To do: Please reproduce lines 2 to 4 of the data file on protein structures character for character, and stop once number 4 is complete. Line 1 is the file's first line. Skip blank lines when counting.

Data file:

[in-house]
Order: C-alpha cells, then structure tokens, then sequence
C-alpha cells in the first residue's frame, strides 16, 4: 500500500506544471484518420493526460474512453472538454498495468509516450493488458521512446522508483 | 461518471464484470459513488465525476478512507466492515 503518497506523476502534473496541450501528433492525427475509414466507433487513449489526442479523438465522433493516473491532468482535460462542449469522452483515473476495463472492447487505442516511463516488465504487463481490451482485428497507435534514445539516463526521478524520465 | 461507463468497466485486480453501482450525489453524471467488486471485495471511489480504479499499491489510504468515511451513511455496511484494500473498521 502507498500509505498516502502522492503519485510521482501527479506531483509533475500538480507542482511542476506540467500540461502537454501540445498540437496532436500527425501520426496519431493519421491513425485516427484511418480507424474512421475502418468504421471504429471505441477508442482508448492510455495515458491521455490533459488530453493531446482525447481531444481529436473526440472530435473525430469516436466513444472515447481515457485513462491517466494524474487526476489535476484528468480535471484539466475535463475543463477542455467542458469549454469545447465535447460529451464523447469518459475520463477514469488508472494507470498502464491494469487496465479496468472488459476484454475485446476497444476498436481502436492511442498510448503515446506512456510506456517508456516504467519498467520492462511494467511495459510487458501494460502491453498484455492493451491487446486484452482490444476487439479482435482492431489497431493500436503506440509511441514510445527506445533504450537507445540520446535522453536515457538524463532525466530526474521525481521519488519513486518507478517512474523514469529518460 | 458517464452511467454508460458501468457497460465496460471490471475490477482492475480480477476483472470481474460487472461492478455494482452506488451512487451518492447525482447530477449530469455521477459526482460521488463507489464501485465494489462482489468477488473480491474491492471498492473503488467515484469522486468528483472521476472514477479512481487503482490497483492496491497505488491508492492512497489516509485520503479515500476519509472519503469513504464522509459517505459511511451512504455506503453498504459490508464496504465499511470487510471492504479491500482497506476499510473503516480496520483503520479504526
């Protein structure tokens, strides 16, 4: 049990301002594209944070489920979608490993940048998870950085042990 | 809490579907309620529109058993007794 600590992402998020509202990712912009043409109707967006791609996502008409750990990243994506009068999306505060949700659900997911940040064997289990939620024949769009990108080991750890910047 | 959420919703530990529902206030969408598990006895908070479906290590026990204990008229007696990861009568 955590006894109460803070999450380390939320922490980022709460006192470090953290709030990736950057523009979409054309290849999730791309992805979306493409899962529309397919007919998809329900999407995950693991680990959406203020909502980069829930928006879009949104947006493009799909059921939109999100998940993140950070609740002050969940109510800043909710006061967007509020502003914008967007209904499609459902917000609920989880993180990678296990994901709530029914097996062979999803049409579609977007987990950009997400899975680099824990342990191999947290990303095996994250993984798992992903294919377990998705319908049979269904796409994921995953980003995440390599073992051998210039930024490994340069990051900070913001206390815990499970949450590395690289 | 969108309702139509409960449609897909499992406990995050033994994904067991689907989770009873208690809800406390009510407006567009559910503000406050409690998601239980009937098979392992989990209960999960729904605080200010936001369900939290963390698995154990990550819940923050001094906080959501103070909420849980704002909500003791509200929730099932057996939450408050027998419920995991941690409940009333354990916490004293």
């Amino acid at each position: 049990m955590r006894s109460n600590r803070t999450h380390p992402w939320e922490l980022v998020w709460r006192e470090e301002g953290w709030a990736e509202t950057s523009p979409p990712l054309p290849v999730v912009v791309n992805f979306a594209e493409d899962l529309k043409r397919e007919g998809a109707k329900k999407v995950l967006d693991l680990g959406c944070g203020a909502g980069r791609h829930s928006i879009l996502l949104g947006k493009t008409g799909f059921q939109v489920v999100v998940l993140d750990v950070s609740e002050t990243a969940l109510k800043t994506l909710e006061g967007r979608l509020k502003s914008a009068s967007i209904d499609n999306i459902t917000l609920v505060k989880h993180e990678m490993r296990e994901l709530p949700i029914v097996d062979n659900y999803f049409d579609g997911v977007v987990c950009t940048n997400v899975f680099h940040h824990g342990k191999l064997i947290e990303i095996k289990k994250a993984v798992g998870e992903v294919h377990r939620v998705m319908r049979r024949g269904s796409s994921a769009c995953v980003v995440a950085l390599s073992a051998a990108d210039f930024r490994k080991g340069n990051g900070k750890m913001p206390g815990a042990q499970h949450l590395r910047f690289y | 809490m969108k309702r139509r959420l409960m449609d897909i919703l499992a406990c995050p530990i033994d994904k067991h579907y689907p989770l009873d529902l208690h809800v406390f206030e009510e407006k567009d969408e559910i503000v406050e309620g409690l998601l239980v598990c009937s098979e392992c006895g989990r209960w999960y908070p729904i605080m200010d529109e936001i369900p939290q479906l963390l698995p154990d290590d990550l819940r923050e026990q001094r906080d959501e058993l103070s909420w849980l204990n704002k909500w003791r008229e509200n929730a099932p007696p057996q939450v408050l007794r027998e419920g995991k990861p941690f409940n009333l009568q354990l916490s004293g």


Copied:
Order: C-alpha cells, then structure tokens, then sequence
C-alpha cells in the first residue's frame, strides 16, 4: 500500500506544471484518420493526460474512453472538454498495468509516450493488458521512446522508483 | 461518471464484470459513488465525476478512507466492515 503518497506523476502534473496541450501528433492525427475509414466507433487513449489526442479523438465522433493516473491532468482535460462542449469522452483515473476495463472492447487505442516511463516488465504487463481490451482485428497507435534514445539516463526521478524520465 | 461507463468497466485486480453501482450525489453524471467488486471485495471511489480504479499499491489510504468515511451513511455496511484494500473498521 502507498500509505498516502502522492503519485510521482501527479506531483509533475500538480507542482511542476506540467500540461502537454501540445498540437496532436500527425501520426496519431493519421491513425485516427484511418480507424474512421475502418468504421471504429471505441477508442482508448492510455495515458491521455490533459488530453493531446482525447481531444481529436473526440472530435473525430469516436466513444472515447481515457485513462491517466494524474487526476489535476484528468480535471484539466475535463475543463477542455467542458469549454469545447465535447460529451464523447469518459475520463477514469488508472494507470498502464491494469487496465479496468472488459476484454475485446476497444476498436481502436492511442498510448503515446506512456510506456517508456516504467519498467520492462511494467511495459510487458501494460502491453498484455492493451491487446486484452482490444476487439479482435482492431489497431493500436503506440509511441514510445527506445533504450537507445540520446535522453536515457538524463532525466530526474521525481521519488519513486518507478517512474523514469529518460 | 458517464452511467454508460458501468457497460465496460471490471475490477482492475480480477476483472470481474460487472461492478455494482452506488451512487451518492447525482447530477449530469455521477459526482460521488463507489464501485465494489462482489468477488473480491474491492471498492473503488467515484469522486468528483472521476472514477479512481487503482490497483492496491497505488491508492492512497489516509485520503479515500476519509472519503469513504464522509459517505459511511451512504455506503453498504459490508464496504465499511470487510471492504479491500482497506476499510473503516480496520483503520479504526
């Protein structure tokens, strides 16, 4: 049990301002594209944070489920979608490993940048998870950085042990 | 809490579907309620529109058993007794 600590992402998020509202990712912009043409109707967006791609996502008409750990990243994506009068999306505060949700659900997911940040064997289990939620024949769009990108080991750890910047 | 959420919703530990529902206030969408598990006895908070479906290590026990204990008229007696990861009568 955590006894109460803070999450380390939320922490980022709460006192470090953290709030990736950057523009979409054309290849999730791309992805979306493409899962529309397919007919998809329900999407995950693991680990959406203020909502980069829930928006879009949104947006493009799909059921939109999100998940993140950070609740002050969940109510800043909710006061967007509020502003914008967007209904499609459902917000609920989880993180990678296990994901709530029914097996062979999803049409579609977007987990950009997400899975680099824990342990191999947290990303095996994250993984798992992903294919377990998705319908049979269904796409994921995953980003995440390599073992051998210039930024490994340069990051900070913001206390815990499970949450590395690289 | 969108309702139509409960449609897909499992406990995050033994994904067991689907989770009873208690809800406390009510407006567009559910503000406050409690998601239980009937098979392992989990209960999960729904605080200010936001369900939290963390698995154990990550819940923050001094906080959501103070909420849980704002909500003791509200929730099932057996939450408050027998419920995991941690409940009333354990916490004293």